First of all, he's got to be famous, duh. A movie star is always a good choice. Not a James Whitmore-is-he-really-still-alive? formerly famous almost-star, but a genuine, bona fide matinee idol. A gorgeous one. Gorgeous is very important, in addition to well-liked. No Tom Arnolds or Sean Penns, please. This needs to be a famous, extremely attractive, well-liked movie star. Oh, and quadriplegic.
The ideal endorser should really be famous, attractive, well-liked and paralyzed below the neck from a totally unforeseen tragedy. But who?
Let's see . . . ummmm . . .
Of course! Superman! The hunkiest of hunks. Nicely famous and famously nice. And, if memory serves, confined to a wheelchair with a catastrophic spinal cord injury sustained in a riding accident. Talk about opportunity! Moreover, he's apparently not all that obsessed with the "dignity" thing. Didn't he star in a Super Bowl spot for a tax-free bond fund, or some such? That's the beauty part. Anybody can be a victim of tragedy, but his victimhood is for rent!
For instance, as the series of three b&w, documentary-style HealthExtras spots opens, he has apparently just finished talking about his initial thoughts of suicide.
"To learn that you will have a life . . . ," he continues, "and that the people around you still love you and need you . . . that, that's the first big breakthrough. . . . But, having made that breakthrough . . . and decided it's worth staying around . . . you still have the problem of . . . how are we going to make ends meet?"
Then the endframe and voice-over: "Even if you have health insurance, you need HealthExtras."
The second thought is similarly blunt, about the randomness of tragedy. And if that doesn't frame the issue quite emphatically enough, there's the third:
"Even when things seem terribly, terribly bleak . . . and you think, `Oh, I've, I've, you know, failed now. . . . I can't be a husband, I can't be a father, I can't do things.' . . . You find out that really you haven't, as long as you're there. . . . It seems to me that if you don't provide adequate coverage . . . by enrolling in a plan like HealthExtras . . . that's when you've failed them."
Ouch and oh, my. We were ready to be disgusted, but that's actually a pretty persuasive argument-from someone who knows whereof he, haltingly, speaks. Which is pretty much the definition of suitability for celebrity endorsements, isn't it? Relevance. If the essential idea is to have a spokesman whose image-whose meaning to the consumer-coincides with that of the brand, Christopher Reeve is truly the perfect fit.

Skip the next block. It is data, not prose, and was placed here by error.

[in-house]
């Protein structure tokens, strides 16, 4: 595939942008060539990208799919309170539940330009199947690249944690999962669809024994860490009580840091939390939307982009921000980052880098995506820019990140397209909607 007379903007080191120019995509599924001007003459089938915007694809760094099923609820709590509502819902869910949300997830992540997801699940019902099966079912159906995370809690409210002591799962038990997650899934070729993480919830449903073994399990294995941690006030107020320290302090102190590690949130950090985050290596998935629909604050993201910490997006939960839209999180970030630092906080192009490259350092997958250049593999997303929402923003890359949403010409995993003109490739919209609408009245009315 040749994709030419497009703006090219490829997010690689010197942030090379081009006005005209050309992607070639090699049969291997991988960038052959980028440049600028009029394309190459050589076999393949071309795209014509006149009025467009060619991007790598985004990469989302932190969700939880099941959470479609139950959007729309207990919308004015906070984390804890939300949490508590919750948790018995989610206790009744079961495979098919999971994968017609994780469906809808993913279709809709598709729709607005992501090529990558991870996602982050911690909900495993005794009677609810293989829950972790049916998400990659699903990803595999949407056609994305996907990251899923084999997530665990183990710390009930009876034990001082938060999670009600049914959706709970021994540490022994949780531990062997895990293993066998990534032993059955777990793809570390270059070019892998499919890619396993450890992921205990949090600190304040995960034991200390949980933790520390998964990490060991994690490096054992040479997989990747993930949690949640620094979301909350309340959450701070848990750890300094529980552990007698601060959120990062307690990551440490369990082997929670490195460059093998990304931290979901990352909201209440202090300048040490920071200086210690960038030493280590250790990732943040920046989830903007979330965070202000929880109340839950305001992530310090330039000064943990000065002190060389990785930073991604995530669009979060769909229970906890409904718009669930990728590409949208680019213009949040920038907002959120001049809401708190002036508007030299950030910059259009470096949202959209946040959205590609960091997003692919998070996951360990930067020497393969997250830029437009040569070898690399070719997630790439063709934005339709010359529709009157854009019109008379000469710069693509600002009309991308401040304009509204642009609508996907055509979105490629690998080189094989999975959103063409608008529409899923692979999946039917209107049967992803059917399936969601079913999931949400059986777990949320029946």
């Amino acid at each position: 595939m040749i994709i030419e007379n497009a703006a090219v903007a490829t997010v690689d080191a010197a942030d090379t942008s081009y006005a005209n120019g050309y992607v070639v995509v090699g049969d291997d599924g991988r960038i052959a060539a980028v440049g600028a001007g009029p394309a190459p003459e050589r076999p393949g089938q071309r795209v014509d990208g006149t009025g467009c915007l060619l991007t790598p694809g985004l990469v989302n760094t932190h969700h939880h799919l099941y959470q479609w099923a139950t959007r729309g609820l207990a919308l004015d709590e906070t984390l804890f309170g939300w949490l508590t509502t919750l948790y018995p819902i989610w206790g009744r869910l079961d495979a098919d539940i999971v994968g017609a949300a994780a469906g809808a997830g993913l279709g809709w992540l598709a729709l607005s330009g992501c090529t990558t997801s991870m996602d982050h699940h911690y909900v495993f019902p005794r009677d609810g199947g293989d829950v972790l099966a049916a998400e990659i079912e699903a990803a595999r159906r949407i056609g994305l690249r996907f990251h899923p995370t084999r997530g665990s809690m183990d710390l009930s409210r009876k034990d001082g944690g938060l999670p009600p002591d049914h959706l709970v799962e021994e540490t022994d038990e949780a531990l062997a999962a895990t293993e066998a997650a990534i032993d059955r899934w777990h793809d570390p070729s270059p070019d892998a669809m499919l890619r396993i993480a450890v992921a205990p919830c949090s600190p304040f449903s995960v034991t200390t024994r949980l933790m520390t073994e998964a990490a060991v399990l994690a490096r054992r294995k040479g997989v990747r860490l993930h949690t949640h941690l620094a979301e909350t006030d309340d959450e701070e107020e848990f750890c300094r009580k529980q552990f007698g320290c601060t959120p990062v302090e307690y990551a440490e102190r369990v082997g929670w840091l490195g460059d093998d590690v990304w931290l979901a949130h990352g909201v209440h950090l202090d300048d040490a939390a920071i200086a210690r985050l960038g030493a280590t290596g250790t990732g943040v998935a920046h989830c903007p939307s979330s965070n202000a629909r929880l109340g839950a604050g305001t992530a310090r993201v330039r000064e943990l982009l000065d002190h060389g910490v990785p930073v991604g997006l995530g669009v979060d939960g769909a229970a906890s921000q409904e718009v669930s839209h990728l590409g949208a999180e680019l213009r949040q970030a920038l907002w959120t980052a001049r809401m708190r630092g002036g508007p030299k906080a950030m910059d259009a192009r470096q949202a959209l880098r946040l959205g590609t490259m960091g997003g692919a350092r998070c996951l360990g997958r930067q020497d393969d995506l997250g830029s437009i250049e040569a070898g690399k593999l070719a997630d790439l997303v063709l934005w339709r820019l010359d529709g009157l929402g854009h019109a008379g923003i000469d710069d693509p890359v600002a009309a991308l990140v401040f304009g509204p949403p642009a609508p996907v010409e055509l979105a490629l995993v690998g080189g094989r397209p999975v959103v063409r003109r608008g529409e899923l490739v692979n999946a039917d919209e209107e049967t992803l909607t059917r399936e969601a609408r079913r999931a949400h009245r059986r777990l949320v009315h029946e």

His sudden, catastrophic medical condition is precisely the sort covered by this policy, and financial preparedness is an issue with which he is all too intimately aware. Reeve's gold-plated medical coverage was exhausted in less than three years.
So, tempting as it is, after his role in the grotesque and exploitive Nuveen investments commercial, to sneer at his participation here, the sneer quickly evaporates under the weight of his credibility-and, by the way, of his performance. His remarks were semi-scripted, but elicited in a documentary interview format that makes them seem conversational and spontaneous. The effect is heightened by the rhythm of his speech, which is measured in equal bursts as determined by the compressions of his ventilator.
Reeve has found a way to work with this respiratory metronome, and the cadence it imposes, to cultivate a soothing steadiness. Yet he sounds not at all robotic or monotonous. On the contrary, he is quite vivid in each burst, using his actor's command of tone and expression to charm, to touch, to persuade.
If two commercial campaigns lead to a third campaign, and a fourth, then maybe we'll resume our scorn for the commercialization of personal tragedy. Nobody wants to see the man's affliction turned into a cottage industry, and nobody wants to watch Christopher Reeve in a one-man freak show. But in this particular campaign from Focused Image, Alexandria, Va., nothing freakish is afoot. It's just a man-a famous, handsome movie star-reminding you that what can happen to him can happen to anyone.